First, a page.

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Today's Features

  • Here in the Southeast, we see many varieties of birds, some living here and some just passing through. Perhaps you have had some experience in attracting birds with man-made feeders, baths, and birdhouses.

    The addition of properly placed trees, shrubs, and plants can attract even more birds. Birds like a variety both in size and kind of planting. Variety in the plantings gives birds a choice of food—seeds, nuts, fruits, berries, flower nectar, etc.

  • Announcement is made of the forthcoming marriage of Charlotte Ashley Roberts of Holden Beach and Benjamin Albert Barody of Myrtle Beach, S.C. The bride-elect is the daughter of Mr. and Mrs. C. Virgil Roberts of Holden Beach. The prospective groom is the son of Mr. and Mrs. Albert B. Barody of Florence, S.C. An Oct. 3 wedding is planned at the Holden Beach Chapel.

  • Justin and Brittany Phillips of Bolivia are the parents of a daughter, LiliAna Marie Phillips, born at 9:37 a.m. Feb. 8 at Brunswick Community Hospital.

    She weighed 7 pounds, 1 ounce and measured 18 inches long.

    Maternal grandparents are Charles and Regina Brooks of Bolivia.

    Paternal grandmother is Jennie Spivey Knox of Ash.

  • “There’s no doubt about it!” How often have we said and heard those words? They were and are uttered with terrifying conviction.

    On the one hand, we know the truth, speak the truth, and command others to accept the truth because we have no doubt about it. On the other hand, a niggling feeling pervades that makes our truth a lie. If it’s not a lie, at least it is a concern about validity. “There’s no doubt about it” is now a sarcastic comment on the improbability of our ever getting the whole picture, intact and undeniable.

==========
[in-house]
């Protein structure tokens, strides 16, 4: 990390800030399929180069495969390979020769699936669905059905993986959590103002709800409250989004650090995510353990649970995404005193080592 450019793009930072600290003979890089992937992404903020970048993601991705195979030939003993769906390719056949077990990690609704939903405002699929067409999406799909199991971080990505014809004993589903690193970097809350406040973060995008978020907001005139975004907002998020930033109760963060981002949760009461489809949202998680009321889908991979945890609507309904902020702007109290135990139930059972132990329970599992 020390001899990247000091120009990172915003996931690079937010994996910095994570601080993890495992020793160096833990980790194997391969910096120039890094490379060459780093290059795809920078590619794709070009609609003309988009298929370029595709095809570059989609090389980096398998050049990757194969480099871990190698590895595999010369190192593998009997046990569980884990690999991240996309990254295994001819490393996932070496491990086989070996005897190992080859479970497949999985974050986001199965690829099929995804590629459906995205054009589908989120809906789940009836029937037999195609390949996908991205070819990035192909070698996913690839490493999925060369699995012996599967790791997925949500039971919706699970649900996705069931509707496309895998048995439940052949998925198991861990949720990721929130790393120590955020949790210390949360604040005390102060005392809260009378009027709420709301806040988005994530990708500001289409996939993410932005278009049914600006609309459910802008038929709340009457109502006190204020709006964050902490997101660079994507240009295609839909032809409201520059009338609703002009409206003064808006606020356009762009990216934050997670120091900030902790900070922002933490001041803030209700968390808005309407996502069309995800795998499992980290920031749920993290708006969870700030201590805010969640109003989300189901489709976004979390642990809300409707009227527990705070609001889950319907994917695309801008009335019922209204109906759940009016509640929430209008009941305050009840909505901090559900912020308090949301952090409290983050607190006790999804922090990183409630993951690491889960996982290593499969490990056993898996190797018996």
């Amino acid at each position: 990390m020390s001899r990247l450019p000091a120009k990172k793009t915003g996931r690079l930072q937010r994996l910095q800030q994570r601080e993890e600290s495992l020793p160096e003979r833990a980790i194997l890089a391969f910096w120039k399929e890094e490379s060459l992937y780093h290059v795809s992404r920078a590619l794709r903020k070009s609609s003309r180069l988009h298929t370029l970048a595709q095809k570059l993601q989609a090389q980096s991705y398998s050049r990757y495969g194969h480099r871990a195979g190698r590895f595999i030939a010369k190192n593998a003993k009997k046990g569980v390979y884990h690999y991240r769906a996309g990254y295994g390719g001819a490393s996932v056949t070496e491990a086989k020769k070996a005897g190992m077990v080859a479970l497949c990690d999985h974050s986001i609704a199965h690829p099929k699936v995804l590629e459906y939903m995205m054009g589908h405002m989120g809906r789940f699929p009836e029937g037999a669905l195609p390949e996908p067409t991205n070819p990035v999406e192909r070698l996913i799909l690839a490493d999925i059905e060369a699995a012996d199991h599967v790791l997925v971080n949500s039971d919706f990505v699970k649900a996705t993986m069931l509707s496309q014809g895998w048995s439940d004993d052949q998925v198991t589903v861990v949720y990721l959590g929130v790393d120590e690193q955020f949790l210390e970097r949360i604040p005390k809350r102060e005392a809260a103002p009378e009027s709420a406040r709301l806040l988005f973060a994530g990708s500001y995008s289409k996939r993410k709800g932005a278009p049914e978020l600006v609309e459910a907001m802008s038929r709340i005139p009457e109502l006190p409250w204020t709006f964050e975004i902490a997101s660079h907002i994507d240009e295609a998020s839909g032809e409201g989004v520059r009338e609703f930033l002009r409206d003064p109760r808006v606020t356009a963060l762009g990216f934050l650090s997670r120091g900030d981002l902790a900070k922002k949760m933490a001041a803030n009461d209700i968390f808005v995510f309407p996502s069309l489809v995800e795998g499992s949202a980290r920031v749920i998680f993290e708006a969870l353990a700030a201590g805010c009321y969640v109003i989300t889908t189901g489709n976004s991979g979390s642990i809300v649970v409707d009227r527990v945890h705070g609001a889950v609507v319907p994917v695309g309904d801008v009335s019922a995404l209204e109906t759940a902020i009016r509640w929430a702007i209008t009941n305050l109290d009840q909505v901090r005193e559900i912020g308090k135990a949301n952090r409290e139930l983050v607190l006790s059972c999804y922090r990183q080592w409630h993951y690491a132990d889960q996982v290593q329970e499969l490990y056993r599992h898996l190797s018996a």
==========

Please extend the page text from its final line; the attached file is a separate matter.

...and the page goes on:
• The Brunswick Arts Council’s Winter Art Show continues at Sunset River Studio in Calabash until Feb. 20.

    This year’s judge of two-dimensional art was Allesandro Giambra, a native of Torino, Italy, who now teaches fine art classes in Wilmington.

    Two-dimensional category winners included Richard Staat, who received the Victor Gerloven Award for Best in Show for his work “Seated Figure.”

    Linda Drye earned first place for her painting, “Lazy Palm Pony.”

  • Up until a few years ago, the only time I ever ate eggplant was when I went to a local restaurant and ordered “Eggplant Parmesan” smothered in a rich, marinara sauce.

    Then I started seeing many different varieties showing up in our local farmers’ markets and decided to investigate other uses for this deep purple tuber, varying in size from large globes to long, thin, zucchini-like shapes.

  • Even though that silly Pennsylvania groundhog predicted six more weeks of winter, I don’t think you’ll have to worry about that in our neck of the woods.

    After a cold blast, we’ve had a few warm days. That means it’s time to get some late winter chores done.

  • Spring is coming around the corner. I have made statements in the past calling for gardeners to be patient. I am about ready to cut you loose and let you go full steam ahead with your gardening activities, but let’s not go overboard.

    There are still cold days ahead and winter may not truly be over until mid-April. The last frost-free date is around April 20 for much of this area. That can vary by a couple of days either way depending on where you are in the county.

  • February is the ideal time to cut back ornamental grasses and liriope before new growth begins to emerge. For large pampas grass mounds, a hedge cutter or a chain saw does the job efficiently.

    Prune summer-flowering shrubs such as beautyberry, butterfly bush, Clethra, vitex and summer-blooming spireas in late winter to encourage lots of new growth and heavy flowering.

    Do not prune back hydrangeas, azaleas or other spring-blooming shrubs or you will loose this year’s blooms. Camellias can be pruned back after they have completed their blooming cycle.

  • I am always surprised by the suggestions I receive as topics for “A Second Look.”